Huskies play Air Force in NCAA men's soccer tournament
A Seattle native who moved to Florida at the age of 15 to attend the Bradenton Prep Academy as a nationally renowned goalkeeper, Richey committed to the University of Washington as a sophomore in high school because he wanted to come home and bring the UW men's soccer program back to prominence.
But before he played his first game, goalkeepers coach Richard Reese left the program to take over a full-time position for some local club teams. When Reese, a native of England who now lives in Mill Creek, left the Huskies, Richey started exploring his transfer options.
"It was insane," Richey said this week. "... I was kind of in a panic. But at the end of the day, it was something I wanted to stick out."
By that fall, the Huskies missed out on the NCAA tournament for the third consecutive year, and longtime coach Dean Wurzberger was fired.
Richey didn't know where the program was headed.
Tonight, that question gets answered. The Huskies are back in the NCAA tournament for the first time since 2007, and a lot of it has to do with a new head coach, UW's goalkeeper and Reese.
Jamie Clark, who was hired to replace Wurzberger in 2011, brought back Reese and rebuilt the roster with transfers and incoming freshmen. Two years into his tenure, he has the Huskies ranked 24th in the nation and hosting a first-round game against Air Force tonight.
"In a program like this," Clark said, "making the NCAA tournament every year has got to be a goal."
The Huskies lost two scorers from last year's team, both of whom are on Major League Soccer rosters, and so there were big questions about offense this season. Still, UW's goal remained the same: get back into the 48-team NCAA soccer tournament.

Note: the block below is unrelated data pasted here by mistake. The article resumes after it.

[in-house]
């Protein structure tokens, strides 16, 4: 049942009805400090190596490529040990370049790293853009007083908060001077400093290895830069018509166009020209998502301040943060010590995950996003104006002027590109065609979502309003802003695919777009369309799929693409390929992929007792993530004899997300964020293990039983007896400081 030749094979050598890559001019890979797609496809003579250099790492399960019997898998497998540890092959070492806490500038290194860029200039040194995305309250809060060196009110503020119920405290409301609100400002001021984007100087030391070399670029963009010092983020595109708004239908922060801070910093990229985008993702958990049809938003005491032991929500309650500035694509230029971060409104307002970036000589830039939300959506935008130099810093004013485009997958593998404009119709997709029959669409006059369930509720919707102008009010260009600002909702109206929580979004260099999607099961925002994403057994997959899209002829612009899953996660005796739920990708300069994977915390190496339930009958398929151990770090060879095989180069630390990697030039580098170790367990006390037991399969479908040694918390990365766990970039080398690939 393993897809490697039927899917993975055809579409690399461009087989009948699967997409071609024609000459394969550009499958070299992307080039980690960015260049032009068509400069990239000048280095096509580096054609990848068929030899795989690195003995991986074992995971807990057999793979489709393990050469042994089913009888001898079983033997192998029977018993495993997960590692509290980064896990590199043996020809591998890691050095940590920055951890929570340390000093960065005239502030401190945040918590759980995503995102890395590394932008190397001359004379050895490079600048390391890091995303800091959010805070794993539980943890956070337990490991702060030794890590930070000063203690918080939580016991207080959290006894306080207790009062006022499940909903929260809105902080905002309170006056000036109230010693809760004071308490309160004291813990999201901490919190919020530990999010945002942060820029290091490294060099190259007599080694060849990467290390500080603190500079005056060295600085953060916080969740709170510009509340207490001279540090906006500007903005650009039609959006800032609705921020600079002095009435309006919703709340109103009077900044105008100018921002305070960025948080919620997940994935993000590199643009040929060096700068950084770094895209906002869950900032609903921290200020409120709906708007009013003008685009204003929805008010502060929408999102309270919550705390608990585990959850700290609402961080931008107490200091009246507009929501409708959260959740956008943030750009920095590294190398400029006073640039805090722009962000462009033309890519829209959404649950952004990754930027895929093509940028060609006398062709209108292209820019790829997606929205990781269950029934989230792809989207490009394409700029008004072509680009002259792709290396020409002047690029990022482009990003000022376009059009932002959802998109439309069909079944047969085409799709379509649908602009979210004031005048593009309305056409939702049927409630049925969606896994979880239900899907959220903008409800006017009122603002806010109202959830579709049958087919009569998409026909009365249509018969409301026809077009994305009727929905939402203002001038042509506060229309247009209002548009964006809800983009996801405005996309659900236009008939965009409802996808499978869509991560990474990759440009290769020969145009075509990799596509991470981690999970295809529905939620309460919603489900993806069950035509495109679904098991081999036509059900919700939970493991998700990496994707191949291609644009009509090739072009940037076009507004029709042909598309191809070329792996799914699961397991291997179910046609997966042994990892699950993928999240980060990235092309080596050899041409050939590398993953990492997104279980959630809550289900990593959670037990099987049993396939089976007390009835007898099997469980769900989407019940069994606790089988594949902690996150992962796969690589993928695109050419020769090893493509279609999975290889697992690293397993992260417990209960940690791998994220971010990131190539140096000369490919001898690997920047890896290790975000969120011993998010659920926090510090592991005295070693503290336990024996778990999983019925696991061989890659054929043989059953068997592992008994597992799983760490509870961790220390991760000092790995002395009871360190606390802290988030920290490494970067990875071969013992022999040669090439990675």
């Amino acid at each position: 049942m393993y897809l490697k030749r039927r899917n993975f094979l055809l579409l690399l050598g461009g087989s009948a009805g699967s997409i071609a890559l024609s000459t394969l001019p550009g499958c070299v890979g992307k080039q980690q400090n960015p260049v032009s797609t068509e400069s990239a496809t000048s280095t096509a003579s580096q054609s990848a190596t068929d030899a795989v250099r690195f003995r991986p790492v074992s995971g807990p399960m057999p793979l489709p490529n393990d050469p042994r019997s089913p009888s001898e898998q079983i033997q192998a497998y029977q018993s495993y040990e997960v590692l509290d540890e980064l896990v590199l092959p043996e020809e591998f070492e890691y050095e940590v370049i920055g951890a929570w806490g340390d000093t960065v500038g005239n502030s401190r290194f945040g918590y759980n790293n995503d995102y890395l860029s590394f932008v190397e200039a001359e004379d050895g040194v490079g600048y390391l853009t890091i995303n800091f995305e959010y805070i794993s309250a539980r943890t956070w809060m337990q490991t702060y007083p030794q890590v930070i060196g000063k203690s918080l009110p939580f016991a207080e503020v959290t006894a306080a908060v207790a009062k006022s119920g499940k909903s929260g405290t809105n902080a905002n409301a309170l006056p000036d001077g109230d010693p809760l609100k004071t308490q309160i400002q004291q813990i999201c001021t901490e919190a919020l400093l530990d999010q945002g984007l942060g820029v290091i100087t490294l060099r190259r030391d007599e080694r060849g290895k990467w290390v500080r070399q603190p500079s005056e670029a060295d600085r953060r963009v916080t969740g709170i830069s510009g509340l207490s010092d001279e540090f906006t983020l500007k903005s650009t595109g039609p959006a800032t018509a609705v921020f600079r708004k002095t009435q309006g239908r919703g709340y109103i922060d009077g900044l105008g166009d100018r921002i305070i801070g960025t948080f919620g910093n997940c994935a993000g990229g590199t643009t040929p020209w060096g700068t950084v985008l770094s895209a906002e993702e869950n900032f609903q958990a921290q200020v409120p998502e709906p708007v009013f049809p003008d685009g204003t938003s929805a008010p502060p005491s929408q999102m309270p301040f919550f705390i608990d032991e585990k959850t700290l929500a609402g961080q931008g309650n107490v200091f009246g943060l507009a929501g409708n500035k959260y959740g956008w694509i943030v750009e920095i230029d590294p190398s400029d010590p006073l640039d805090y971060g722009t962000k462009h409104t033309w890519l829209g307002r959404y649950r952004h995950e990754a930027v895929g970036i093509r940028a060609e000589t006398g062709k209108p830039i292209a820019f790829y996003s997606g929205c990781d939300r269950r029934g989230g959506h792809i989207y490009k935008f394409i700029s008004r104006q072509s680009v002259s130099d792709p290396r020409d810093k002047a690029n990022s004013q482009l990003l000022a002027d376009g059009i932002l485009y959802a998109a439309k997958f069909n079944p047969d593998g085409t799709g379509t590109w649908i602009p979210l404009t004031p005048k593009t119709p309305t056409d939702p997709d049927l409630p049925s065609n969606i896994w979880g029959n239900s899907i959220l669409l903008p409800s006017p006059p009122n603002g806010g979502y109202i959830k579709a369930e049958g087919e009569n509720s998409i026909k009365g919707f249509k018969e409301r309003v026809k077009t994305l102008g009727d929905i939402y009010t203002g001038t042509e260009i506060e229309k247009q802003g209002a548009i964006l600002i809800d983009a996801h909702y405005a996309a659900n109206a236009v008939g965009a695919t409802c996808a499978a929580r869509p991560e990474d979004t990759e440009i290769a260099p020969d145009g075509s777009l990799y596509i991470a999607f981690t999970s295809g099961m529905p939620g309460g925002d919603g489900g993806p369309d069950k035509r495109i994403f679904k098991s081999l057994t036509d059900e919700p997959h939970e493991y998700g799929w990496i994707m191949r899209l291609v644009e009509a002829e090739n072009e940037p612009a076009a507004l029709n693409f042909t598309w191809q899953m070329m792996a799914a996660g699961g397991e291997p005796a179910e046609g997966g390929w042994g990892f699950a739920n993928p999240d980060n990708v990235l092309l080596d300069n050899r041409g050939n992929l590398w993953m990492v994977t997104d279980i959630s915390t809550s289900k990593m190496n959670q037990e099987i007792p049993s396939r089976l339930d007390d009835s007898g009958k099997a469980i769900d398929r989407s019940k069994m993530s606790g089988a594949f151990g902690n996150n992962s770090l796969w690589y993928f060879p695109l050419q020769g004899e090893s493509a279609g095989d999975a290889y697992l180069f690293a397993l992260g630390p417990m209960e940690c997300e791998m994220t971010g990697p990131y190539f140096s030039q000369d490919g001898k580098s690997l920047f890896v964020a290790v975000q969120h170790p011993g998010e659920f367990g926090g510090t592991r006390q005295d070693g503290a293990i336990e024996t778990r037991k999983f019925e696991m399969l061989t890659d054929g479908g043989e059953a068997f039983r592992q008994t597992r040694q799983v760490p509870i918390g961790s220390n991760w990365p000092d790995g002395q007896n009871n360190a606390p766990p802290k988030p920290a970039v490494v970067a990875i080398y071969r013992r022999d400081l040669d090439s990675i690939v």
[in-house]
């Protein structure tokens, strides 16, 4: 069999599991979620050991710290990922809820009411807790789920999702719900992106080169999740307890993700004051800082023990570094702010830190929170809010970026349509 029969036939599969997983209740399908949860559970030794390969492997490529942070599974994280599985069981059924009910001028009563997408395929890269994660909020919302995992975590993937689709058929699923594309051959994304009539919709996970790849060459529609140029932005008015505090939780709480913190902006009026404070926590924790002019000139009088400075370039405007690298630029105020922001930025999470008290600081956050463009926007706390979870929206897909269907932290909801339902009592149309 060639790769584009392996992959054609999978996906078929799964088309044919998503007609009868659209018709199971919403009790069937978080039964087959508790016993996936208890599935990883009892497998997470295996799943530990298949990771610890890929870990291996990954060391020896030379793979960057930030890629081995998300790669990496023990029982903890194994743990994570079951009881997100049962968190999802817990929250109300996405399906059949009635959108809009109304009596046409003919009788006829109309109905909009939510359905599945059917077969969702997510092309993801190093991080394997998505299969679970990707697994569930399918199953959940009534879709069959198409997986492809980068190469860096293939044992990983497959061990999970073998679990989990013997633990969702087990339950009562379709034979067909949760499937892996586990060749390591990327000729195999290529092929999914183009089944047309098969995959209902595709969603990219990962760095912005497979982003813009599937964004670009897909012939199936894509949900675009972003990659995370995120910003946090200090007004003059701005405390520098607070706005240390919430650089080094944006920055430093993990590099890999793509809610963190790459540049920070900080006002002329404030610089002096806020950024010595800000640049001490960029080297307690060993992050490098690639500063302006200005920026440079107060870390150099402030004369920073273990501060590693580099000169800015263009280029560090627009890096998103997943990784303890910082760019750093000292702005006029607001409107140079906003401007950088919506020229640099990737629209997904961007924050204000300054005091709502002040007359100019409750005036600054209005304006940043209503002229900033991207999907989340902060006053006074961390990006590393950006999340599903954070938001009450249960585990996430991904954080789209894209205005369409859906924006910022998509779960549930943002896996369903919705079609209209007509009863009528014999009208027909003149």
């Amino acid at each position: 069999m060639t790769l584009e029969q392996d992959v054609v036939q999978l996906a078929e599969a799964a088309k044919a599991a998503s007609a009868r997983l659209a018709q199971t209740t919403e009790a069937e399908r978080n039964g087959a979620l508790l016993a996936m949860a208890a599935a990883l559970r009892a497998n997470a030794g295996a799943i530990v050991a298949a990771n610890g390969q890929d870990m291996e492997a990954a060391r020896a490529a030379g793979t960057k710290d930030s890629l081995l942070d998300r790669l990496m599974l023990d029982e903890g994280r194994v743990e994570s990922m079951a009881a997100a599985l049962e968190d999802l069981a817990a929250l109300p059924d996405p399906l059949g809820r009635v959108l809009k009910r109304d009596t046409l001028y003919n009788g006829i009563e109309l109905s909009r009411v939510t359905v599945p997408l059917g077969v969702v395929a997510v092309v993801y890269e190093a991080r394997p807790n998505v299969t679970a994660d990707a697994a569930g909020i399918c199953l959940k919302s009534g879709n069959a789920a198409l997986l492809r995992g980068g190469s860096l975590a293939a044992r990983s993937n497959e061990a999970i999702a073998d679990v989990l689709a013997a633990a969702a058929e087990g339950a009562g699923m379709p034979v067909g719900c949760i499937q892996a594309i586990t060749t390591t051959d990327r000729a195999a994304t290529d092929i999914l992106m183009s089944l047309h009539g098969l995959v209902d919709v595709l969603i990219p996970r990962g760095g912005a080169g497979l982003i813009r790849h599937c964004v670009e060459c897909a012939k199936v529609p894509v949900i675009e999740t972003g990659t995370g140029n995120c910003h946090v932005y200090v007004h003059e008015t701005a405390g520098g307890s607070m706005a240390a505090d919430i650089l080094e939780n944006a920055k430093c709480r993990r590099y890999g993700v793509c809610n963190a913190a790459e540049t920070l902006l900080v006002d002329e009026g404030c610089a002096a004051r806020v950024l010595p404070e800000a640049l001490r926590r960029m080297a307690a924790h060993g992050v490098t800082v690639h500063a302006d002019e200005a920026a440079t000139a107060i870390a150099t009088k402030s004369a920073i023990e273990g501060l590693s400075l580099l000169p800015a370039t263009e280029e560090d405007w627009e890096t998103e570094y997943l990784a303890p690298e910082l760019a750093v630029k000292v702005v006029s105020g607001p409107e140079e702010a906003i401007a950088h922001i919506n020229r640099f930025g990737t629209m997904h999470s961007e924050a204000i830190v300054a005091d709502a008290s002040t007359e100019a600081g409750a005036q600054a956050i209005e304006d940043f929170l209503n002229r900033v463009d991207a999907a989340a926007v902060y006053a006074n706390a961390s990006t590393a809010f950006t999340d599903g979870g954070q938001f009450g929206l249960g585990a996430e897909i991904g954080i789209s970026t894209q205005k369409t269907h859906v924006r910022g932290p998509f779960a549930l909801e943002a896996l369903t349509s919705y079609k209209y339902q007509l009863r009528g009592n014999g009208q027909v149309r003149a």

That goal was achieved through a strong defense with Richey in goal and the motivation of being left out of last year's tournament despite a 12-4-2 record in Clark's first season at the helm.
"They know in the back of their minds they have something to prove," Clark said of his players. "It got them working hard from January through June, and that's usually when some of the best stuff happens."
The makeover of the team since Clark arrived has been startling. Eight transfers dot the roster, including six Seattle-area natives who came back home. There are just three players from Richey's Class of 2011 recruiting class -- he actually enrolled in January of that year -- still on the team.
"It's not ideal," Clark said of rebuilding a program through transfers. "We've had a lot of Washington kids want to come home. Hopefully in the future, the Washington kids won't want to leave in the first place."
In a soccer-mad city, UW soccer is still trying to find its niche. In the biggest game of the season, an announced crowd of only 1,341 showed up for an Oct. 29 home loss to UCLA. In just two of UW's other eight home games did attendance crack the 1,000-fan mark.
"I want the city to be proud of our team," Clark said, "but I also understand that it's going to take results. They've got such quality in the Sounders, and we have to do things very right in order to win over the general public."
With a rare NCAA tournament game on tap for tonight, Clark doesn't quite know what to expect in terms of fan turnout.
"I hope people want to see the NCAA tournament," he said. "It usually builds and builds, if you can get a couple of games. But I hope people realize this is our one home game, it's our one chance to be in the tournament. So if they want to come, they have to be there Thursday."
No matter what happens tonight, Richey is happy that he came home and stayed. The Seattle native, now a junior, knows that UW soccer is on the way up.
"I think the sky's the limit," he said.
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